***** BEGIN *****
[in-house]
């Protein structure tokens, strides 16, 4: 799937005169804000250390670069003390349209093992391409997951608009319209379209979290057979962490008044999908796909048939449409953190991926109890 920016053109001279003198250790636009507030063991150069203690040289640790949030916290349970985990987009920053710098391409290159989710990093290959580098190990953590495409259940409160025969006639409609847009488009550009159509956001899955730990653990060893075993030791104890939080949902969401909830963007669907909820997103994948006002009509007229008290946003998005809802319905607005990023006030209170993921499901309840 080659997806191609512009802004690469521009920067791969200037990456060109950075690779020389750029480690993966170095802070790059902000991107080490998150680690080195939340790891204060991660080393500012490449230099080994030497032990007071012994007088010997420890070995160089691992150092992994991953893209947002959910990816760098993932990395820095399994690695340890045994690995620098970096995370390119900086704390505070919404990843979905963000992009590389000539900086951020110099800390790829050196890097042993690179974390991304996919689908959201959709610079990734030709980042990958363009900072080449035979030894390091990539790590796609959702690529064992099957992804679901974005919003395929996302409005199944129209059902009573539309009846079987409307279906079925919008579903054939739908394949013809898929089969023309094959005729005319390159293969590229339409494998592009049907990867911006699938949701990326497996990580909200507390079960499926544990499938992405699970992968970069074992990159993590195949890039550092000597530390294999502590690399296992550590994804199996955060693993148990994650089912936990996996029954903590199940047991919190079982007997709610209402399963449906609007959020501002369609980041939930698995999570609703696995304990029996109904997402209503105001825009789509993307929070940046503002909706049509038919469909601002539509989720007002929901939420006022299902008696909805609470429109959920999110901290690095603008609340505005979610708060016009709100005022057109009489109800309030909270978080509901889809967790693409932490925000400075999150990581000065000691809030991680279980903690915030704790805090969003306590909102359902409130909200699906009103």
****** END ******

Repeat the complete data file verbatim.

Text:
[in-house]
């Protein structure tokens, strides 16, 4: 799937005169804000250390670069003390349209093992391409997951608009319209379209979290057979962490008044999908796909048939449409953190991926109890 920016053109001279003198250790636009507030063991150069203690040289640790949030916290349970985990987009920053710098391409290159989710990093290959580098190990953590495409259940409160025969006639409609847009488009550009159509956001899955730990653990060893075993030791104890939080949902969401909830963007669907909820997103994948006002009509007229008290946003998005809802319905607005990023006030209170993921499901309840 080659997806191609512009802004690469521009920067791969200037990456060109950075690779020389750029480690993966170095802070790059902000991107080490998150680690080195939340790891204060991660080393500012490449230099080994030497032990007071012994007088010997420890070995160089691992150092992994991953893209947002959910990816760098993932990395820095399994690695340890045994690995620098970096995370390119900086704390505070919404990843979905963000992009590389000539900086951020110099800390790829050196890097042993690179974390991304996919689908959201959709610079990734030709980042990958363009900072080449035979030894390091990539790590796609959702690529064992099957992804679901974005919003395929996302409005199944129209059902009573539309009846079987409307279906079925919008579903054939739908394949013809898929089969023309094959005729005319390159293969590229339409494998592009049907990867911006699938949701990326497996990580909200507390079960499926544990499938992405699970992968970069074992990159993590195949890039550092000597530390294999502590690399296992550590994804199996955060693993148990994650089912936990996996029954903590199940047991919190079982007997709610209402399963449906609007959020501002369609980041939930698995999570609703696995304990029996109904997402209503105001825009789509993307929070940046503002909706049509038919469909601002539509989720007002929901939420006022299902008696909805609470429109959920999110901290690095603008609340505005979610708060016009709100005022057109009489109800309030909270978080509901889809967790693409932490925000400075999150990581000065000691809030991680279980903690915030704790805090969003306590909102359902409130909200699906009103």